We did our katas and we did some self-defense techniques. There were a couple of hundred kids. Some kids were totally disabled, it was a heart-wrenching situation. I said to Walter, “Don’t ever ask me to do this again,” because some of these kids could not even get out of their wheelchairs. So we are walking to change out of our uniforms, and this hand grabs my wrist. I looked down and it’s an 11 or 12 year old boy, shaggy blonde hair, beautiful face, and he’s in a wheelchair with no legs. He looks at me and says: “Oh man, you guys are wonderful. I love karate!” He’s telling me how much he loves karate and that he’s so glad we came and what I remember more than anything are his blue eyes. To this day if I look up into the sky and see blue in the sky, I see his blue eyes, that blonde hair, and his smiling face. I see that boy’s face all the time.

A few years after that a good friend of mine asked me “Hey Frank, are you Catholic?” I replied, “Yeah – not a good one, but I am a Catholic!” He went on to say that his wife had signed him up for a Renew Program at a church in Pittsfield [Massachusetts] and that he didn’t want to go alone. We drove down to Pittsfield, and there were maybe 8 or 10 people in the group, sitting around a large conference table. The monsignor asked everybody to tell a story, and people would tell a story of things that happened to them in their life. When it came to me I didn’t have a story, so I told my story of the little boy I had met at the karate demonstration, and how I see his face every day. The monsignor said: “Well, you know what happened to you that day, Frank? God touched you. He sent one of his angels down to see you.“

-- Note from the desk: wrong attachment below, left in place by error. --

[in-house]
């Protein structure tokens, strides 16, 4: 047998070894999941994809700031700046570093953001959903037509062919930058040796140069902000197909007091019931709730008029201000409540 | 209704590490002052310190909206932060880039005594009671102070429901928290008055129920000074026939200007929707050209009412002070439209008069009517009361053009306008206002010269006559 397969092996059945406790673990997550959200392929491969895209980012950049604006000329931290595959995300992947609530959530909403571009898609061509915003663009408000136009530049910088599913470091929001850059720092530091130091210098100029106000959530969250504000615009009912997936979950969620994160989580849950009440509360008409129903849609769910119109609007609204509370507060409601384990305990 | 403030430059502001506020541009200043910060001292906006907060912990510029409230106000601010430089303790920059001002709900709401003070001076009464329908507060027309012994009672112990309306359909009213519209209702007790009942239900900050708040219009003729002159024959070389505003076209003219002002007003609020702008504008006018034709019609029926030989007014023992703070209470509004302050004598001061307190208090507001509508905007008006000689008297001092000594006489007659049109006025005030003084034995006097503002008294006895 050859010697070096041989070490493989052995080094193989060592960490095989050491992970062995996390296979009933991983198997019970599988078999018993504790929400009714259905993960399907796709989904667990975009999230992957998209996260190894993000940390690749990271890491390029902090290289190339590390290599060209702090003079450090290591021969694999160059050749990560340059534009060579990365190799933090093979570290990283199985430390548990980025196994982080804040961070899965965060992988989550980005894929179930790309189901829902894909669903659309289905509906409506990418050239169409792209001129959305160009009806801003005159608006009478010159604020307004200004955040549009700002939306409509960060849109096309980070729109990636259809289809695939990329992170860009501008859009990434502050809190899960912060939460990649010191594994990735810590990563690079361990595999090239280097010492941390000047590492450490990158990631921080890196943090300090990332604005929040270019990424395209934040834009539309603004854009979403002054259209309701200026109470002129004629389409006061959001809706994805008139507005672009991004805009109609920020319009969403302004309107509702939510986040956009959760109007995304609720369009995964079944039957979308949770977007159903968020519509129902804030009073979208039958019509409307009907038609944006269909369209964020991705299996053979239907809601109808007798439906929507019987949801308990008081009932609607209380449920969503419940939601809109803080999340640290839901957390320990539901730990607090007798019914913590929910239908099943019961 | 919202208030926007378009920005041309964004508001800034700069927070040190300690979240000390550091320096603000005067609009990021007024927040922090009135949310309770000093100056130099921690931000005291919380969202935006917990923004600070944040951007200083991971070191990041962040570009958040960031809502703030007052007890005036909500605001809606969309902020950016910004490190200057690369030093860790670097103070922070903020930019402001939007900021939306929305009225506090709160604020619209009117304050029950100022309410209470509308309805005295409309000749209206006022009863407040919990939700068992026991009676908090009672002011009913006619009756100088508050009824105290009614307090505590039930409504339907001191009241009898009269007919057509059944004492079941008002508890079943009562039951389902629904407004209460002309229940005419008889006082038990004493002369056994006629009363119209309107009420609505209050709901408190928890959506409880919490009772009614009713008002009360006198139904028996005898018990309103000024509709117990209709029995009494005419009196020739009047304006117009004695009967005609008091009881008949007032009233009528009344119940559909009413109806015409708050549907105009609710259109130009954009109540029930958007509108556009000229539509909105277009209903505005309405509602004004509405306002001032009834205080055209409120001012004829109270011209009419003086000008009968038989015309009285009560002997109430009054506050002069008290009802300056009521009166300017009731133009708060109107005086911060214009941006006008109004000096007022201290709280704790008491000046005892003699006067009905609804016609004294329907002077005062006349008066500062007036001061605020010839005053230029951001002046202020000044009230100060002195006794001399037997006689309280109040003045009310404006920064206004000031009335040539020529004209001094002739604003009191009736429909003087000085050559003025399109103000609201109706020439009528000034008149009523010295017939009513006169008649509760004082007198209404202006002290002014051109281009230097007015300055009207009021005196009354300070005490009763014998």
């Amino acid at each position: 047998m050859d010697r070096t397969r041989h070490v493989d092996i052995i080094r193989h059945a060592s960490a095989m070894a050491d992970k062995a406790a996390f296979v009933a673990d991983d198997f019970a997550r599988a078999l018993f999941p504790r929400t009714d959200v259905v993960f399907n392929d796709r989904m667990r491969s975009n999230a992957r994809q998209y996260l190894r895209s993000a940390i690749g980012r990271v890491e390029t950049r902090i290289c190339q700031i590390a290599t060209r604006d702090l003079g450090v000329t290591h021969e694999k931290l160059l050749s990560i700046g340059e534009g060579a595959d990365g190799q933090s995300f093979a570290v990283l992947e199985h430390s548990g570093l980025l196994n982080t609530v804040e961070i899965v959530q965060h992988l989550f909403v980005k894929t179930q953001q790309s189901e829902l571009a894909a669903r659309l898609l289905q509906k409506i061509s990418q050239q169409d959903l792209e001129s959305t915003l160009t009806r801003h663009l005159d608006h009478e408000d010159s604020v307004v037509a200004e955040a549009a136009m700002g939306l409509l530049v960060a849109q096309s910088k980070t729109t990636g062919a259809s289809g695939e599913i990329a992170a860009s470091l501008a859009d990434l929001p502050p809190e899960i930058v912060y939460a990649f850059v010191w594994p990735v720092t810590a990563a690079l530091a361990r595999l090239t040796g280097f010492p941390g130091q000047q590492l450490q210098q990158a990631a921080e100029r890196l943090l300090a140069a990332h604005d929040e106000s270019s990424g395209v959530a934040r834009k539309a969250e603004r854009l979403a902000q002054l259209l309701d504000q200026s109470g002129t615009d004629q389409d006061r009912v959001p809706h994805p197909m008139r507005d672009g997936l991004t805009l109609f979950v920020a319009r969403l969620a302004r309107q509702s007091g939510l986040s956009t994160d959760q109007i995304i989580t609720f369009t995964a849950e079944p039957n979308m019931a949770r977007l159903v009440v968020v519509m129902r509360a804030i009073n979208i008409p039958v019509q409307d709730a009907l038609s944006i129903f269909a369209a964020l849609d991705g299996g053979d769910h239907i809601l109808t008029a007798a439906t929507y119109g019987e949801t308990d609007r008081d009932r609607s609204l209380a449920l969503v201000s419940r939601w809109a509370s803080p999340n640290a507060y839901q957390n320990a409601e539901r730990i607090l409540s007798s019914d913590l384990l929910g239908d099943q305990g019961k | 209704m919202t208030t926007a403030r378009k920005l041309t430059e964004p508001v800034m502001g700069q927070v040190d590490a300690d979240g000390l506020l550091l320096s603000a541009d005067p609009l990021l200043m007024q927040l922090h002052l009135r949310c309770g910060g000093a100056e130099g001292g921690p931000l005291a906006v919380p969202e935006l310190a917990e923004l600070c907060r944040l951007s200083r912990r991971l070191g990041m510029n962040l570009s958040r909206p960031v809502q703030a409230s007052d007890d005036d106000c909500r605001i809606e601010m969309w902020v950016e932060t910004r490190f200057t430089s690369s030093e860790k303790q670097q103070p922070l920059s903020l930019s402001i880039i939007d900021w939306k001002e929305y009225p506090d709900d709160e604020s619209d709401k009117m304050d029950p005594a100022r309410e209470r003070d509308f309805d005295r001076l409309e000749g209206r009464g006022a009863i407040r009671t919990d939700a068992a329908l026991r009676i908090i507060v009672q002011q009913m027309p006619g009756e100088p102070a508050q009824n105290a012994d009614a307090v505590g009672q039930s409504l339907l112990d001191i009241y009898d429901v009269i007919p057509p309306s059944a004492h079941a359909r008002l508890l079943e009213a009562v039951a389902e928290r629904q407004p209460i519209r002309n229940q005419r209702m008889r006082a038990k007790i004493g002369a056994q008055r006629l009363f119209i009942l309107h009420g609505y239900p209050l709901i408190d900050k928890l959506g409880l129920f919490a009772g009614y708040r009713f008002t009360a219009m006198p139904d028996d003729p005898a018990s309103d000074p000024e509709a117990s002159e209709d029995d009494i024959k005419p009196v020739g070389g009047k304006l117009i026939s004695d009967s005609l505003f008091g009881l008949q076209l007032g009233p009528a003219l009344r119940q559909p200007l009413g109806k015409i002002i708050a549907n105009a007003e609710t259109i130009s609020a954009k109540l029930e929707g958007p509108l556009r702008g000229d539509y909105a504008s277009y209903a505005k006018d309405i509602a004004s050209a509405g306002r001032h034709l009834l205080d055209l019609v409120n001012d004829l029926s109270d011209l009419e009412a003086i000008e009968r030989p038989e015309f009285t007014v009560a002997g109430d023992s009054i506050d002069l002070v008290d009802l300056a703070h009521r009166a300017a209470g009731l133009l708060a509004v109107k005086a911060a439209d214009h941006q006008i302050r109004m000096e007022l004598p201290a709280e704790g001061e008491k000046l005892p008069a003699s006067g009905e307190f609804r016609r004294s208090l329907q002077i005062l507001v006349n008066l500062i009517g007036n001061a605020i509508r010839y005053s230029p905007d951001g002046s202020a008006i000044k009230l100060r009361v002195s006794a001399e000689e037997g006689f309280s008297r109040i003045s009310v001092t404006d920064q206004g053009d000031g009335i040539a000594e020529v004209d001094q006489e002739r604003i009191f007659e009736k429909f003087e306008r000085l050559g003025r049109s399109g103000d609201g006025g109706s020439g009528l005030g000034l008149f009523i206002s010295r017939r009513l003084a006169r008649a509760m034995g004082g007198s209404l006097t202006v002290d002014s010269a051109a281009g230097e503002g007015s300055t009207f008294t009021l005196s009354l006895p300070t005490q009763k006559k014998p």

Transitions: NYC’s The Downtown Dojo Closes

by Robert Kaiser

It is sad but true: NAJJA member, The Downtown Dojo, in New York City, has closed its doors. David Finkelstein (d.), who was one of our most talented and respected Uechi Ryu practitioners and teachers, opened the dojo in the 1970s. Finkelstein taught and mentored countless exemplary Uechi students decade after decade. When ready to retire from teaching, he wisely chose one of his standout students, Lawrence DeVoe (6th dan; New York City), to take over the leadership of his dojo. Following in the footsteps of such a legendary instructor as David Finkelstein must have seemed a daunting task, but Sensei DeVoe was clearly up to the challenge as he lead the Downtown Dojo for more than 20 years.

When work and family obligations became too demanding, Sensei DeVoe turned the dojo over to his very capable senior student, Jeff Fichera (4th dan; Copake, NY). It was a big undertaking as the city was just starting to open after the worst of the COVID 19 pandemic began to wane. Sensei Fichera hit the ground running: he reworked the website, bought new equipment, and filled the dojo with his infectious enthusiasm and energy. However, Fichera’s life also changed directions as he and his family moved out of the city after just 6 months of such a promising beginning. Unfortunately for the dojo there was no one able to take the reigns and the dojo closed. All is not lost, however, as Sensei DeVoe’s own teacher, Bob Kaiser (8th dan; Mount Vernon, NY), is actively teaching 2 of the Downtown Dojo’s students and welcomes all comers to his small home dojo just north of the city.